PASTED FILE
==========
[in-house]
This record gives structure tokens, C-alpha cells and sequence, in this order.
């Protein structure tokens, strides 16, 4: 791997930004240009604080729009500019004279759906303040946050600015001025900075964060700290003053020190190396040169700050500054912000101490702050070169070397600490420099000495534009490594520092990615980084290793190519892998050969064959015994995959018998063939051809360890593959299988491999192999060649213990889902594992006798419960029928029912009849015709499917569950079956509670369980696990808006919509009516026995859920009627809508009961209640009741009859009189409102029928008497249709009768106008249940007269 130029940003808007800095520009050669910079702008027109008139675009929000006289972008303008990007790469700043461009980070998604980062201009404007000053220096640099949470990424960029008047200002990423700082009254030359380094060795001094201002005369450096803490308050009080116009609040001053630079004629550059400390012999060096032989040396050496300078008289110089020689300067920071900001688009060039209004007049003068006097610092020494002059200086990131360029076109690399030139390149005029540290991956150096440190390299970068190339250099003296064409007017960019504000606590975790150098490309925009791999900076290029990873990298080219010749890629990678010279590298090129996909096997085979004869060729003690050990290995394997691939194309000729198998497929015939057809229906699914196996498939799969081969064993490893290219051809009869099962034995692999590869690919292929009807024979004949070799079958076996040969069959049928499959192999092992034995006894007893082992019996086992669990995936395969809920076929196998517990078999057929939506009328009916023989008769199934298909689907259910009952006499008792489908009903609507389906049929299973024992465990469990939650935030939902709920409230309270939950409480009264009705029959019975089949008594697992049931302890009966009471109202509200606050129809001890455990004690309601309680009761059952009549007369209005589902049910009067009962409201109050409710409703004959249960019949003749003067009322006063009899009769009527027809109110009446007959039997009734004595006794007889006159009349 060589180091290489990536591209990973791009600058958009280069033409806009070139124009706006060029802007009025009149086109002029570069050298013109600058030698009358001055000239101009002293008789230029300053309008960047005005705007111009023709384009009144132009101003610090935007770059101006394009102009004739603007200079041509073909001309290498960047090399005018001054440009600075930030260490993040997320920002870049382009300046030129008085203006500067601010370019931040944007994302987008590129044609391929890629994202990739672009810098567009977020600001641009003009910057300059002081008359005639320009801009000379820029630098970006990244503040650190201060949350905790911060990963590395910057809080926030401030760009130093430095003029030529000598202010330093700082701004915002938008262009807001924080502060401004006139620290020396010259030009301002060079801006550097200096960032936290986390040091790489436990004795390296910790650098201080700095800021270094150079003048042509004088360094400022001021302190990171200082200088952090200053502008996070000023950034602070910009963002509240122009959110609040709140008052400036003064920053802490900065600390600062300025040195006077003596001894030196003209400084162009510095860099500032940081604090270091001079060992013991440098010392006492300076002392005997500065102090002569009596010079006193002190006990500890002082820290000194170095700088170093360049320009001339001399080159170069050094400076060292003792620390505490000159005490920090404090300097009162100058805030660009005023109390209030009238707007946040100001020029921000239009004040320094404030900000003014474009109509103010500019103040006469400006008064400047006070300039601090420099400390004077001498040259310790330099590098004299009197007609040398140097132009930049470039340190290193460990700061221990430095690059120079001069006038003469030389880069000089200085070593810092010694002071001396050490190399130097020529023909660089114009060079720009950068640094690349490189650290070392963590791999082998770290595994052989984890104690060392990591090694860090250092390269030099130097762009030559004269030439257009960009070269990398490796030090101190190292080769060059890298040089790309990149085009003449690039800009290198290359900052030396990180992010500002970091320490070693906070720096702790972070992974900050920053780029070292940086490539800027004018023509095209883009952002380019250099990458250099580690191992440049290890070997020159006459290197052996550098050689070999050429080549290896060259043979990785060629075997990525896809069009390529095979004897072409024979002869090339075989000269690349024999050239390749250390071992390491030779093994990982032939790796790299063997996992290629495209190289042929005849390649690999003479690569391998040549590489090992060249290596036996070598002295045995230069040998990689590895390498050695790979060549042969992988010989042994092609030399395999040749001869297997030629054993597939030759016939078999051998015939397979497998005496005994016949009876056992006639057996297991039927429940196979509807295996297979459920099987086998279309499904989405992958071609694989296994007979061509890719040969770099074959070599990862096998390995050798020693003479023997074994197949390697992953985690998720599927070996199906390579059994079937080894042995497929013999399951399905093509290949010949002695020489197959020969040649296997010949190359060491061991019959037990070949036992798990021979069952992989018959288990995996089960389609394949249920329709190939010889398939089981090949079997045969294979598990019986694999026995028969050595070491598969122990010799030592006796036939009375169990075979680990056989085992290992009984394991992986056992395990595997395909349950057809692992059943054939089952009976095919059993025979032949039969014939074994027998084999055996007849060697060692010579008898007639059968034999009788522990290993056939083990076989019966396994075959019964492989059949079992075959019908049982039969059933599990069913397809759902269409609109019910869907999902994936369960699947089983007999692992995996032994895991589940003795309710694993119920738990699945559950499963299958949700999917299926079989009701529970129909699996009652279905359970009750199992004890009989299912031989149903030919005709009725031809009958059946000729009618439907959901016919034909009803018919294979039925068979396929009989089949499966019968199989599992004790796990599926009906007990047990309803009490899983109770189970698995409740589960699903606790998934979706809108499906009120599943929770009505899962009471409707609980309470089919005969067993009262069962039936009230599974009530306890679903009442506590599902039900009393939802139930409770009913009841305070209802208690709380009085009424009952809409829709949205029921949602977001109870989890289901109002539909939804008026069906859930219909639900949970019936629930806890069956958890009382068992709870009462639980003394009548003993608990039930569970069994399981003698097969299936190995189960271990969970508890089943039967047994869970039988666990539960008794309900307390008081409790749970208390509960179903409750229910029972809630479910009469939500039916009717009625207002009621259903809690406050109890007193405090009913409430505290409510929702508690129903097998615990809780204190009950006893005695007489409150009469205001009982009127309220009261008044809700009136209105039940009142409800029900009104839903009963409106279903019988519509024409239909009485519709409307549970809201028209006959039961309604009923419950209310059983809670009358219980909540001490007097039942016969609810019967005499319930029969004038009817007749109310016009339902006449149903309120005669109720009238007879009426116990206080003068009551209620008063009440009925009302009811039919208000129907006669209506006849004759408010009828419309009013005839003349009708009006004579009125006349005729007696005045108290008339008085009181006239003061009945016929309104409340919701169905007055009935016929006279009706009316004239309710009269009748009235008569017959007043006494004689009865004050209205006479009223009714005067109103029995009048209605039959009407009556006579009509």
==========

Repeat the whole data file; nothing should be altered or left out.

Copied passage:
[in-house]
This record gives structure tokens, C-alpha cells and sequence, in this order.
């Protein structure tokens, strides 16, 4: 791997930004240009604080729009500019004279759906303040946050600015001025900075964060700290003053020190190396040169700050500054912000101490702050070169070397600490420099000495534009490594520092990615980084290793190519892998050969064959015994995959018998063939051809360890593959299988491999192999060649213990889902594992006798419960029928029912009849015709499917569950079956509670369980696990808006919509009516026995859920009627809508009961209640009741009859009189409102029928008497249709009768106008249940007269 130029940003808007800095520009050669910079702008027109008139675009929000006289972008303008990007790469700043461009980070998604980062201009404007000053220096640099949470990424960029008047200002990423700082009254030359380094060795001094201002005369450096803490308050009080116009609040001053630079004629550059400390012999060096032989040396050496300078008289110089020689300067920071900001688009060039209004007049003068006097610092020494002059200086990131360029076109690399030139390149005029540290991956150096440190390299970068190339250099003296064409007017960019504000606590975790150098490309925009791999900076290029990873990298080219010749890629990678010279590298090129996909096997085979004869060729003690050990290995394997691939194309000729198998497929015939057809229906699914196996498939799969081969064993490893290219051809009869099962034995692999590869690919292929009807024979004949070799079958076996040969069959049928499959192999092992034995006894007893082992019996086992669990995936395969809920076929196998517990078999057929939506009328009916023989008769199934298909689907259910009952006499008792489908009903609507389906049929299973024992465990469990939650935030939902709920409230309270939950409480009264009705029959019975089949008594697992049931302890009966009471109202509200606050129809001890455990004690309601309680009761059952009549007369209005589902049910009067009962409201109050409710409703004959249960019949003749003067009322006063009899009769009527027809109110009446007959039997009734004595006794007889006159009349 060589180091290489990536591209990973791009600058958009280069033409806009070139124009706006060029802007009025009149086109002029570069050298013109600058030698009358001055000239101009002293008789230029300053309008960047005005705007111009023709384009009144132009101003610090935007770059101006394009102009004739603007200079041509073909001309290498960047090399005018001054440009600075930030260490993040997320920002870049382009300046030129008085203006500067601010370019931040944007994302987008590129044609391929890629994202990739672009810098567009977020600001641009003009910057300059002081008359005639320009801009000379820029630098970006990244503040650190201060949350905790911060990963590395910057809080926030401030760009130093430095003029030529000598202010330093700082701004915002938008262009807001924080502060401004006139620290020396010259030009301002060079801006550097200096960032936290986390040091790489436990004795390296910790650098201080700095800021270094150079003048042509004088360094400022001021302190990171200082200088952090200053502008996070000023950034602070910009963002509240122009959110609040709140008052400036003064920053802490900065600390600062300025040195006077003596001894030196003209400084162009510095860099500032940081604090270091001079060992013991440098010392006492300076002392005997500065102090002569009596010079006193002190006990500890002082820290000194170095700088170093360049320009001339001399080159170069050094400076060292003792620390505490000159005490920090404090300097009162100058805030660009005023109390209030009238707007946040100001020029921000239009004040320094404030900000003014474009109509103010500019103040006469400006008064400047006070300039601090420099400390004077001498040259310790330099590098004299009197007609040398140097132009930049470039340190290193460990700061221990430095690059120079001069006038003469030389880069000089200085070593810092010694002071001396050490190399130097020529023909660089114009060079720009950068640094690349490189650290070392963590791999082998770290595994052989984890104690060392990591090694860090250092390269030099130097762009030559004269030439257009960009070269990398490796030090101190190292080769060059890298040089790309990149085009003449690039800009290198290359900052030396990180992010500002970091320490070693906070720096702790972070992974900050920053780029070292940086490539800027004018023509095209883009952002380019250099990458250099580690191992440049290890070997020159006459290197052996550098050689070999050429080549290896060259043979990785060629075997990525896809069009390529095979004897072409024979002869090339075989000269690349024999050239390749250390071992390491030779093994990982032939790796790299063997996992290629495209190289042929005849390649690999003479690569391998040549590489090992060249290596036996070598002295045995230069040998990689590895390498050695790979060549042969992988010989042994092609030399395999040749001869297997030629054993597939030759016939078999051998015939397979497998005496005994016949009876056992006639057996297991039927429940196979509807295996297979459920099987086998279309499904989405992958071609694989296994007979061509890719040969770099074959070599990862096998390995050798020693003479023997074994197949390697992953985690998720599927070996199906390579059994079937080894042995497929013999399951399905093509290949010949002695020489197959020969040649296997010949190359060491061991019959037990070949036992798990021979069952992989018959288990995996089960389609394949249920329709190939010889398939089981090949079997045969294979598990019986694999026995028969050595070491598969122990010799030592006796036939009375169990075979680990056989085992290992009984394991992986056992395990595997395909349950057809692992059943054939089952009976095919059993025979032949039969014939074994027998084999055996007849060697060692010579008898007639059968034999009788522990290993056939083990076989019966396994075959019964492989059949079992075959019908049982039969059933599990069913397809759902269409609109019910869907999902994936369960699947089983007999692992995996032994895991589940003795309710694993119920738990699945559950499963299958949700999917299926079989009701529970129909699996009652279905359970009750199992004890009989299912031989149903030919005709009725031809009958059946000729009618439907959901016919034909009803018919294979039925068979396929009989089949499966019968199989599992004790796990599926009906007990047990309803009490899983109770189970698995409740589960699903606790998934979706809108499906009120599943929770009505899962009471409707609980309470089919005969067993009262069962039936009230599974009530306890679903009442506590599902039900009393939802139930409770009913009841305070209802208690709380009085009424009952809409829709949205029921949602977001109870989890289901109002539909939804008026069906859930219909639900949970019936629930806890069956958890009382068992709870009462639980003394009548003993608990039930569970069994399981003698097969299936190995189960271990969970508890089943039967047994869970039988666990539960008794309900307390008081409790749970208390509960179903409750229910029972809630479910009469939500039916009717009625207002009621259903809690406050109890007193405090009913409430505290409510929702508690129903097998615990809780204190009950006893005695007489409150009469205001009982009127309220009261008044809700009136209105039940009142409800029900009104839903009963409106279903019988519509024409239909009485519709409307549970809201028209006959039961309604009923419950209310059983809670009358219980909540001490007097039942016969609810019967005499319930029969004038009817007749109310016009339902006449149903309120005669109720009238007879009426116990206080003068009551209620008063009440009925009302009811039919208000129907006669209506006849004759408010009828419309009013005839003349009708009006004579009125006349005729007696005045108290008339008085009181006239003061009945016929309104409340919701169905007055009935016929006279009706009316004239309710009269009748009235008569017959007043006494004689009865004050209205006479009223009714005067109103029995009048209605039959009407009556006579009509």